Tuesday, January 12, 2010


India is enraged, and rightly so, at the claim of the Victorian Police Commissioner that Indian students are safer in Australia than in India. What happens in India does not entitle any other country to gloss over crimes committed against Indians living there. Particularly when such countries have an otherwise much lower crime rate. That having been said, can one deny that that safety of ordinary Indians in India is a serious issue to which scant attention has been paid by the state till now?

The Ruchika Gehrotra case is the latest in a series that has highlighted the brazen manner in which the rich and powerful, and those who represent the face of the state, can easily subvert the law and harass and hound those who do not have powerful connections, should they attempt to cross swords with them, no matter that they are right. Equally disturbing is the fact that even ordinary criminals can roam free if they grease the right palms of policemen and politicians.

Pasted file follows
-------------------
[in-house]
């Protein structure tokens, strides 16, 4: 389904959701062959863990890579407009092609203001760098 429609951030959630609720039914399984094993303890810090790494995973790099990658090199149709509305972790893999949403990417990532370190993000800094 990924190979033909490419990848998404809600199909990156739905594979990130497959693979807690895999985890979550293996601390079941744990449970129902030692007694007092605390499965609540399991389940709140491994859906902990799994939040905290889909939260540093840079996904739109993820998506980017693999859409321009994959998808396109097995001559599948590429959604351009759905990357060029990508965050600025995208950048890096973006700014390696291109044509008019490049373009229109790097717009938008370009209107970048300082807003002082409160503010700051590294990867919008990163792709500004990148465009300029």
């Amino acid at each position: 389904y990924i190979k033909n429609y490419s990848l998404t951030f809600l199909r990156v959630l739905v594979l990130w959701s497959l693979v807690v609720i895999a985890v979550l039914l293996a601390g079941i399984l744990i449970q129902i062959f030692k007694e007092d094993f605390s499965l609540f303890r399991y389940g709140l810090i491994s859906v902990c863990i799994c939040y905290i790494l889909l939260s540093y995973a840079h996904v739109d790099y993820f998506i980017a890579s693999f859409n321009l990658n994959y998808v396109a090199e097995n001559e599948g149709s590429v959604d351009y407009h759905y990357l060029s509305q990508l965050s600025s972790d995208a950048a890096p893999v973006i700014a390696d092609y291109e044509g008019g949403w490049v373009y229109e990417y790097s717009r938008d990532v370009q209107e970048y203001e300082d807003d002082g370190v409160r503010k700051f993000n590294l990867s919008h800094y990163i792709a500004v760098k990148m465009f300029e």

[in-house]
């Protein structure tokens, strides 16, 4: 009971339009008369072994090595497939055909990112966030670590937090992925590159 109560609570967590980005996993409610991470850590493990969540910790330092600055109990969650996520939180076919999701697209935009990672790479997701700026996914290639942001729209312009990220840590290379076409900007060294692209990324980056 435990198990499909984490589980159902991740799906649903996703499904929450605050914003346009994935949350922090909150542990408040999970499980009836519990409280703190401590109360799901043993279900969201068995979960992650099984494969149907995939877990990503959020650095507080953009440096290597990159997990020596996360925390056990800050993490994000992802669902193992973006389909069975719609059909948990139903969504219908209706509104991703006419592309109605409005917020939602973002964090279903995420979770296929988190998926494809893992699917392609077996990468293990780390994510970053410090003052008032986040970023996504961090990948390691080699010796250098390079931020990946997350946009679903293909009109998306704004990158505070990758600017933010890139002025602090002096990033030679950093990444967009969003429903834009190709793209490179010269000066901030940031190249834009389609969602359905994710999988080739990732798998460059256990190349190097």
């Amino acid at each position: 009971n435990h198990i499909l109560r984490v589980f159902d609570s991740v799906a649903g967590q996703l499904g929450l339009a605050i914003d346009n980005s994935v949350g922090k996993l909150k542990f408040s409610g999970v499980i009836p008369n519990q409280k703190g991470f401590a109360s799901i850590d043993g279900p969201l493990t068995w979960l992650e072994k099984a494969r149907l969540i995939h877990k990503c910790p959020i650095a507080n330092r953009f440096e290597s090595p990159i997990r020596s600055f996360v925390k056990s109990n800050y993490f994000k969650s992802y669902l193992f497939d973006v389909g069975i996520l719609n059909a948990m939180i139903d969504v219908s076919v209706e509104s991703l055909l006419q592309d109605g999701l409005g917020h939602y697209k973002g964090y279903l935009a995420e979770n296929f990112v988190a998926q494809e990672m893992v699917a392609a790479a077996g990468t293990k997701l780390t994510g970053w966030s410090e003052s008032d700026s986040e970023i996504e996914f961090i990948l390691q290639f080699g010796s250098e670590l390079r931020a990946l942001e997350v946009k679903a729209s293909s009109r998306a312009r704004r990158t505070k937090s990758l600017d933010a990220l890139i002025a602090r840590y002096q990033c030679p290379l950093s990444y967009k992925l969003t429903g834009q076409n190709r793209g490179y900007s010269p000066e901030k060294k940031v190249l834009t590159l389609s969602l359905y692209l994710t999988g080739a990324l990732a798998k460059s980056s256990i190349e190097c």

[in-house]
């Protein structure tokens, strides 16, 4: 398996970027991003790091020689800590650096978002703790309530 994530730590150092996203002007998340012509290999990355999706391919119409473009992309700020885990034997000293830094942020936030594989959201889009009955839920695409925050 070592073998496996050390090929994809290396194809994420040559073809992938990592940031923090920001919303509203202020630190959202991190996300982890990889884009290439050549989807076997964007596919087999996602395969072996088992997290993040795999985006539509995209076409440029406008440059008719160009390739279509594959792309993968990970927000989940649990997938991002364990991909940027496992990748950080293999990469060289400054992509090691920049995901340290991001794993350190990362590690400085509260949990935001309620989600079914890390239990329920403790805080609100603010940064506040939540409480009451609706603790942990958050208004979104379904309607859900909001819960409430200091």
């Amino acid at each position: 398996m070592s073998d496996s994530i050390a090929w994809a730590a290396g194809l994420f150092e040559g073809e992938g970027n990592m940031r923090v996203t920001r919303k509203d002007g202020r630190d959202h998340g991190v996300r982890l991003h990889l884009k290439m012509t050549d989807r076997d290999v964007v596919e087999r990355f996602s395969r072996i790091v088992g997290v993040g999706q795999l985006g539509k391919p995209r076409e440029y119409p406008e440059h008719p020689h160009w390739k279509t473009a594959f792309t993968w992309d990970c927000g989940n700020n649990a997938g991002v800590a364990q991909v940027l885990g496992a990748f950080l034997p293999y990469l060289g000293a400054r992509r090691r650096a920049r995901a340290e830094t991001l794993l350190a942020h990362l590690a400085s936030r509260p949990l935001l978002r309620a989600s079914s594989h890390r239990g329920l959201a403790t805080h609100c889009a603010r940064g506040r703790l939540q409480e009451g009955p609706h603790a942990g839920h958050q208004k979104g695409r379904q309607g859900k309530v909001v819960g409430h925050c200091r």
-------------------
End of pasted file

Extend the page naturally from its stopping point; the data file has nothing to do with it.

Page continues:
As Kiran Bedi never tires of saying, the problem begins at the very first step of an aggrieved citizen's interaction with the police. Getting an FIR registered with the police can be a traumatising experience, and in many cases, it is not registered at all, for a host of reasons, one of which is to keep crime statistics artificially low. While that enables police officers to falsely claim that the law and order situation is good and that citizens are safe, it encourages criminals to keep committing more crimes, making ordinary Indians feel increasingly unsafe and cynical about the instruments of the state that are meant to do exactly the opposite.